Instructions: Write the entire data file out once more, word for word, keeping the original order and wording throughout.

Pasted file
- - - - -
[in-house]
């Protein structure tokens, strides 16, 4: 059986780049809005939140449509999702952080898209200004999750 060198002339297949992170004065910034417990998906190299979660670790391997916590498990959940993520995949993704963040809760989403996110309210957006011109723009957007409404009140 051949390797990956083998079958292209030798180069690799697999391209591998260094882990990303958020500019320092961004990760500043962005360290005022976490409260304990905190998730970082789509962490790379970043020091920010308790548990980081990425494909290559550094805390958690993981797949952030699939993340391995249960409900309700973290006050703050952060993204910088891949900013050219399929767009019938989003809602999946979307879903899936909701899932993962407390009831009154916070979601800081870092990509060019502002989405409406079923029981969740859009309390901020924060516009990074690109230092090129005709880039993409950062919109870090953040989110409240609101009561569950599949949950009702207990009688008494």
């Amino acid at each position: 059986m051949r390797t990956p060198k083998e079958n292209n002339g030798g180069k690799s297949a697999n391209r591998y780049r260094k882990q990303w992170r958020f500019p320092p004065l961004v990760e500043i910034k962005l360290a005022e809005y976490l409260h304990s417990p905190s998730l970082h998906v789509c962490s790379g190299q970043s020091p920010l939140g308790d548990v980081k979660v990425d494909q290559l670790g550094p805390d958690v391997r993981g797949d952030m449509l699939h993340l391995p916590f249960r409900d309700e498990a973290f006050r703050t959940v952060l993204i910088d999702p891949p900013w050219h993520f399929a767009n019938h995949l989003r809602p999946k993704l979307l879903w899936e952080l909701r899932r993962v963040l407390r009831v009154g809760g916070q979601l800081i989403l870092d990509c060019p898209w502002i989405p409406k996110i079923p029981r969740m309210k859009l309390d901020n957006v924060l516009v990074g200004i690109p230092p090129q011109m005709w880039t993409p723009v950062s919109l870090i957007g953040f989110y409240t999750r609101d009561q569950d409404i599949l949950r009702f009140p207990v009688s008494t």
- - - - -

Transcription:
[in-house]
């Protein structure tokens, strides 16, 4: 059986780049809005939140449509999702952080898209200004999750 060198002339297949992170004065910034417990998906190299979660670790391997916590498990959940993520995949993704963040809760989403996110309210957006011109723009957007409404009140 051949390797990956083998079958292209030798180069690799697999391209591998260094882990990303958020500019320092961004990760500043962005360290005022976490409260304990905190998730970082789509962490790379970043020091920010308790548990980081990425494909290559550094805390958690993981797949952030699939993340391995249960409900309700973290006050703050952060993204910088891949900013050219399929767009019938989003809602999946979307879903899936909701899932993962407390009831009154916070979601800081870092990509060019502002989405409406079923029981969740859009309390901020924060516009990074690109230092090129005709880039993409950062919109870090953040989110409240609101009561569950599949949950009702207990009688008494």
């Amino acid at each position: 059986m051949r390797t990956p060198k083998e079958n292209n002339g030798g180069k690799s297949a697999n391209r591998y780049r260094k882990q990303w992170r958020f500019p320092p004065l961004v990760e500043i910034k962005l360290a005022e809005y976490l409260h304990s417990p905190s998730l970082h998906v789509c962490s790379g190299q970043s020091p920010l939140g308790d548990v980081k979660v990425d494909q290559l670790g550094p805390d958690v391997r993981g797949d952030m449509l699939h993340l391995p916590f249960r409900d309700e498990a973290f006050r703050t959940v952060l993204i910088d999702p891949p900013w050219h993520f399929a767009n019938h995949l989003r809602p999946k993704l979307l879903w899936e952080l909701r899932r993962v963040l407390r009831v009154g809760g916070q979601l800081i989403l870092d990509c060019p898209w502002i989405p409406k996110i079923p029981r969740m309210k859009l309390d901020n957006v924060l516009v990074g200004i690109p230092p090129q011109m005709w880039t993409p723009v950062s919109l870090i957007g953040f989110y409240t999750r609101d009561q569950d409404i599949l949950r009702f009140p207990v009688s008494t």